The UK has all those other type of parks too; posh people's playgrounds surrounding a stately home. The pic of bracket fungus on a splendid old oak tree is from Houghton Hall (you say How-ton) built by Britain's first PM, Sir Robert Walpole in Norfolk. Walpole had to shift the villagers to keep his park public free (a bit worse than paying #10k for a new kitchen in your second home I feel).

Nowadays the Marquess of Cholmondeley (you say Chum-ley) positively touts for visitors over the summer to help pay for this Palladian mansion's upkeep. The house and gorgeous walled gardens are open on wednesdays, thursdays, sundays and Bank Holiday mondays.

Waiting rooms

Pete, Nicola, Lola, 9, and Nell, 6, spent three happy months during summer of 2007 traveling around Britain. Now we’re home, but the travel bug is still there. Join us for the occasional sightseeing plus tips on how to shrink your carbon footprint. This post is from Nicola

I hate waiting normally, but it's different at Cambridge station waiting for a train in the mock (c1945) panelled room by AMT's 100 per cent fair traded cafe. There's ethical ice tea for starters, but better still an atmosphere (thanks to a few framed photos) that almost transport you to Celia Johnson and Trevor Howard's famously Brief Encounter at Carnforth station. There's the endless announcements for journeys half-remembered, never taken, anticipated.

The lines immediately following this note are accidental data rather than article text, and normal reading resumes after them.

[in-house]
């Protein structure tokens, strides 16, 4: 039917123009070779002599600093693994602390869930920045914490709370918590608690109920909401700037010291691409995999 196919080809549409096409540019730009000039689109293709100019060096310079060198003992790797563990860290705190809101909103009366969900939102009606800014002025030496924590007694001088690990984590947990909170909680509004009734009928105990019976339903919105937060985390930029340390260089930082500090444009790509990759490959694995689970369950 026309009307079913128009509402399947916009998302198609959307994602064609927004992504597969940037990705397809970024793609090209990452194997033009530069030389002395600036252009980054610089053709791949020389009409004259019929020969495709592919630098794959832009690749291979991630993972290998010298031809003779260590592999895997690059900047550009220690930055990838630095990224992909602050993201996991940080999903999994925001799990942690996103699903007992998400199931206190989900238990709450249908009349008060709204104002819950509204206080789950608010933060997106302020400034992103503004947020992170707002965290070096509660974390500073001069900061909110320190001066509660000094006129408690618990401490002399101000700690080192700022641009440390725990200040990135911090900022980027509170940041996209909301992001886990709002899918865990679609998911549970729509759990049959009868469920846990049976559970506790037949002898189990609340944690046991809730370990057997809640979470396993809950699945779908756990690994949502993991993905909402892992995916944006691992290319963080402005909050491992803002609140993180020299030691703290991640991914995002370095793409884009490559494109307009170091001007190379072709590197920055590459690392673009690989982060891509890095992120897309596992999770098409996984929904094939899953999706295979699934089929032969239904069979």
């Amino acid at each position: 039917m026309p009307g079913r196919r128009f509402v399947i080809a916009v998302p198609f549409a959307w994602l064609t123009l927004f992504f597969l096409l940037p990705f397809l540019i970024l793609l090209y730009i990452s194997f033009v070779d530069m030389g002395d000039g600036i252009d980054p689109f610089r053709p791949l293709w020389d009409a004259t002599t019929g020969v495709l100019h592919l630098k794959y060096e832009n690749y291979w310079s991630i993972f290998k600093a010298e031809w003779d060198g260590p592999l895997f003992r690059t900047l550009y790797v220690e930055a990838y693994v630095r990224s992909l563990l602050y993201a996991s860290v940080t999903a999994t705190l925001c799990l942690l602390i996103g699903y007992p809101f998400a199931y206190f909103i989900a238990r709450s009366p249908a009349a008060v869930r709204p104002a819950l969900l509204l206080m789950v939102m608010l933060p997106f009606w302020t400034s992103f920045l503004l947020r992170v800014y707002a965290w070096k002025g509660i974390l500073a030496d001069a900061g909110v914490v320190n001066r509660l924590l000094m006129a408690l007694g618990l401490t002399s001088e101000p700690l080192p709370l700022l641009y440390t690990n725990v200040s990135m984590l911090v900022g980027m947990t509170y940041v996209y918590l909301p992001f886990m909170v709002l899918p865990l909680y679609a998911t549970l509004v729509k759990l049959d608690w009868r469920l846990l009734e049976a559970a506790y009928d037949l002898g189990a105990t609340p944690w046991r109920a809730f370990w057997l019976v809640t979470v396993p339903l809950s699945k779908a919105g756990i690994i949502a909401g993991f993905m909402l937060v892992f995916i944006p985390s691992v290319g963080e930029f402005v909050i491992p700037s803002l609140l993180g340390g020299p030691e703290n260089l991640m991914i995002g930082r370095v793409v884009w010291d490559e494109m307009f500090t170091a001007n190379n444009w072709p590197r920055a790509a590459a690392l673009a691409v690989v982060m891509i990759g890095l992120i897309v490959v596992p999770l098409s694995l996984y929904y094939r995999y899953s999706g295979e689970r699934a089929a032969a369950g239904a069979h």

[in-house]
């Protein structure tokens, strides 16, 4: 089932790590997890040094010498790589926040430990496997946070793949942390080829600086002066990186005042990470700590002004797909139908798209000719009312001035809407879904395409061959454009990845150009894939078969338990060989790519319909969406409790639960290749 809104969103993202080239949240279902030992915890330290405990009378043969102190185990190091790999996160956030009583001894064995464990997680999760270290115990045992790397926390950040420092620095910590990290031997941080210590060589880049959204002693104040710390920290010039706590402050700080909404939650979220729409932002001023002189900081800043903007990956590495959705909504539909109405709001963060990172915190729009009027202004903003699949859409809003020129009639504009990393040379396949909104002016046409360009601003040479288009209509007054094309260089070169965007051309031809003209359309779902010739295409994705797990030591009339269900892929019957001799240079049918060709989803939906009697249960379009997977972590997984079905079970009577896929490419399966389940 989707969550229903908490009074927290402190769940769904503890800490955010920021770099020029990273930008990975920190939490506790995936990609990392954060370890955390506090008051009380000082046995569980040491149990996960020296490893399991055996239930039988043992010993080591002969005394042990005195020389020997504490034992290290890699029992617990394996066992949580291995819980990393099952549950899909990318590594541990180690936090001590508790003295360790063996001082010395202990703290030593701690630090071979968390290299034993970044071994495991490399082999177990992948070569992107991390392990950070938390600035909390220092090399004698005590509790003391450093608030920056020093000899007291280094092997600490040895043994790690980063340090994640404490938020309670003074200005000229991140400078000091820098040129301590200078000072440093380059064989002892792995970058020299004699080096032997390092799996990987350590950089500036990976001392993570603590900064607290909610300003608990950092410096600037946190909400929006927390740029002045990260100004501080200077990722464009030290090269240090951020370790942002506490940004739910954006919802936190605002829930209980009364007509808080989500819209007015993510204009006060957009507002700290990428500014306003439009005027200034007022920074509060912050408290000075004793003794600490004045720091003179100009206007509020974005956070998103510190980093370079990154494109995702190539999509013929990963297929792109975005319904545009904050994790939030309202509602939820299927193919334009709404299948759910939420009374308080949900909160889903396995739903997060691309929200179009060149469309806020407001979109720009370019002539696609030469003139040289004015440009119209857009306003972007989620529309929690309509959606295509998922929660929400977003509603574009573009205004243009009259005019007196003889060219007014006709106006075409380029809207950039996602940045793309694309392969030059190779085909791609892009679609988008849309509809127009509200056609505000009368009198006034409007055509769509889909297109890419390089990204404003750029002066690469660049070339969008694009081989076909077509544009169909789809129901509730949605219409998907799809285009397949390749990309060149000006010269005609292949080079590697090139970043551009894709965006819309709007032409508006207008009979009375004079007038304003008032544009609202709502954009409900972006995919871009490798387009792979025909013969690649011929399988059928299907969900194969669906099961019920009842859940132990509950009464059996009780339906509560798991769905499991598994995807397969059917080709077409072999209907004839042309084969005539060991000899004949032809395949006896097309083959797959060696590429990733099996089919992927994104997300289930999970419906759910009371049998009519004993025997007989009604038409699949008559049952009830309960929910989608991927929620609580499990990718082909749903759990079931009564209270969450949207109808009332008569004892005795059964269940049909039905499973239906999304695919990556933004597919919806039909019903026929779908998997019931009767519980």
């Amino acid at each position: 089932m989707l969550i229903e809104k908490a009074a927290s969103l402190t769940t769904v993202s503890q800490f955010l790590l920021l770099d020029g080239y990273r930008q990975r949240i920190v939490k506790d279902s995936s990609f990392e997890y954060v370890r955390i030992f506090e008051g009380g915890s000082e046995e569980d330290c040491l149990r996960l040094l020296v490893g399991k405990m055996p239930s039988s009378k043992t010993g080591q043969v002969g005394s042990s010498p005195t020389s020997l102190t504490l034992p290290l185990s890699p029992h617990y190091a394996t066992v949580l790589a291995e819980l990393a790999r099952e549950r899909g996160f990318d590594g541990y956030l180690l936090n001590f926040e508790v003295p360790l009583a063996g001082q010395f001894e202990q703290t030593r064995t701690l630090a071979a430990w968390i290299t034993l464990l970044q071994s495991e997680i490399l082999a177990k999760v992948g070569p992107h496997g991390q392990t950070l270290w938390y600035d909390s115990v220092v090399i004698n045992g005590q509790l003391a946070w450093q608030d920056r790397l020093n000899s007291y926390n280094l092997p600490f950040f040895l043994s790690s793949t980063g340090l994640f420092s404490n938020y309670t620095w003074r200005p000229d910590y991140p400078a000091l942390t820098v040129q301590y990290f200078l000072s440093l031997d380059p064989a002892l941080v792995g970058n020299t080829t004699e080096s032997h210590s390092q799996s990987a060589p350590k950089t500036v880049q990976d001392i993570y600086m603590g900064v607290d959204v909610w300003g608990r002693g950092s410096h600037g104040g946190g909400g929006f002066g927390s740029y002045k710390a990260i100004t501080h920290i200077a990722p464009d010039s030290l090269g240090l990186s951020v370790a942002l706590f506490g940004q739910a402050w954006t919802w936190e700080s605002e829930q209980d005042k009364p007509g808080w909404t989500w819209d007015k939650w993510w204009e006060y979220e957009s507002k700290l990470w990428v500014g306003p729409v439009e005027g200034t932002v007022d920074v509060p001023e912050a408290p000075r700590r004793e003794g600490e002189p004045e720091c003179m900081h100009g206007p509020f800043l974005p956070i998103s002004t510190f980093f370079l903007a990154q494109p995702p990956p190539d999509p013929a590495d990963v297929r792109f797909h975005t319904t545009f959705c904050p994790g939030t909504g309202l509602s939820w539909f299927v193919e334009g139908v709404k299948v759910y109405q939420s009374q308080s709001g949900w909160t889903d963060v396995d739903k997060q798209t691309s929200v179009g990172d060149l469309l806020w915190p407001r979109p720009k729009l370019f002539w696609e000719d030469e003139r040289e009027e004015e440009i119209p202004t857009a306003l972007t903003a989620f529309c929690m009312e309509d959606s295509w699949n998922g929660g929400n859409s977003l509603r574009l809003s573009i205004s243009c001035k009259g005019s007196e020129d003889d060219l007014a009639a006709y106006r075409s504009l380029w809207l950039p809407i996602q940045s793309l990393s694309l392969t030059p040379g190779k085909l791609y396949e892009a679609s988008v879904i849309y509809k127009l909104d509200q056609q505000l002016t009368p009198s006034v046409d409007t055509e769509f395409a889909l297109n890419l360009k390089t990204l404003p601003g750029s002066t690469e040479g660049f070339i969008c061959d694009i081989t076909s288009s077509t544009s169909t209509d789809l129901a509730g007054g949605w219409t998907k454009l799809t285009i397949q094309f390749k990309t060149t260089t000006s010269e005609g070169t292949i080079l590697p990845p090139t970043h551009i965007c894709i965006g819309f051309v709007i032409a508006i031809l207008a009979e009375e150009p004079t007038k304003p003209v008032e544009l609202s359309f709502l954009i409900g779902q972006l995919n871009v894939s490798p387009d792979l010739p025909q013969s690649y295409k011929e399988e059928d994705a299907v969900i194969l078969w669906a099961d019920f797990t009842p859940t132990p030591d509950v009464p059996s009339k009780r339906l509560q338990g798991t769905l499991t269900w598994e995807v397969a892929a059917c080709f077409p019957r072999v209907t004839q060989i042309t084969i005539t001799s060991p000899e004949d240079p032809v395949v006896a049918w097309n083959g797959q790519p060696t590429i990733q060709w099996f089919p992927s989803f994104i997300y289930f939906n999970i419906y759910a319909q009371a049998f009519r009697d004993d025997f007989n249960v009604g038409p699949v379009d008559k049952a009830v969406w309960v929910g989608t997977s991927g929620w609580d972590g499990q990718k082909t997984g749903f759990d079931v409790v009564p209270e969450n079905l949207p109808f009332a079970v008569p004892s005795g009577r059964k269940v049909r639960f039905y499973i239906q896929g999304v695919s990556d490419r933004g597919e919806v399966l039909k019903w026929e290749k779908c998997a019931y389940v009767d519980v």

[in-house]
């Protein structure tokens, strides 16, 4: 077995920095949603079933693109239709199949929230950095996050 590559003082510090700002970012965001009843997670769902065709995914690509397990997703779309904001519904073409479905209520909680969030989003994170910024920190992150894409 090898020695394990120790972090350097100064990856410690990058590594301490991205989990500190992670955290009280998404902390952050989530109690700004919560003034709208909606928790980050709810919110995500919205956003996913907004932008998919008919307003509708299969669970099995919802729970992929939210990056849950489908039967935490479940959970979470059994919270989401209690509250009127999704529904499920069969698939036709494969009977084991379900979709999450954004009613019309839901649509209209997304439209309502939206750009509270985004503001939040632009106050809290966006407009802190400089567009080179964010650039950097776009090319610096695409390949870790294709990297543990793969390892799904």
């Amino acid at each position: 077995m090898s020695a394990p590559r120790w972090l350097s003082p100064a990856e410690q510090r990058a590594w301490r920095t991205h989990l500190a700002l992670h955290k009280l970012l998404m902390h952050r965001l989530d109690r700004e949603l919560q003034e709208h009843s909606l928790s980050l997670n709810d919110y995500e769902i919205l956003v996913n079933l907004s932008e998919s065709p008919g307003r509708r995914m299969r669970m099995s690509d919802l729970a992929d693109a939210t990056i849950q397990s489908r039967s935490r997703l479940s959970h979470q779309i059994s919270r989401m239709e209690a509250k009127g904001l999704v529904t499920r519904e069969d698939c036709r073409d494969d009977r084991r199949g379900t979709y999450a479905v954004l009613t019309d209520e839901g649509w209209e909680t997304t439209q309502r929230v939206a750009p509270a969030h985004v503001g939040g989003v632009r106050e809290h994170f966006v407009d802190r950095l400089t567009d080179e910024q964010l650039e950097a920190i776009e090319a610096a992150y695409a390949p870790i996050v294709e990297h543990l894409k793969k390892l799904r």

Lola, Nell and I have to spend an hour here waiting for Pete to drop something off. By the time he's ready to catch our train home we reckon the AMT franchise needs to cordon off a floor sitting space for kids to flop on; add some shelves of books and open the windows. I'd also like an area to dress in glamorous tweeds, so I can take a snap of myself with lipstick and a big engine backdrop which can be emailed/texted off to friends. Or maybe these waiting rooms could be filled with manuals - how to change a tyre, how to stop stockings running, tips for using up leftover fruit and bread, or atlases so you can mug up on pub quiz questions/holiday geography?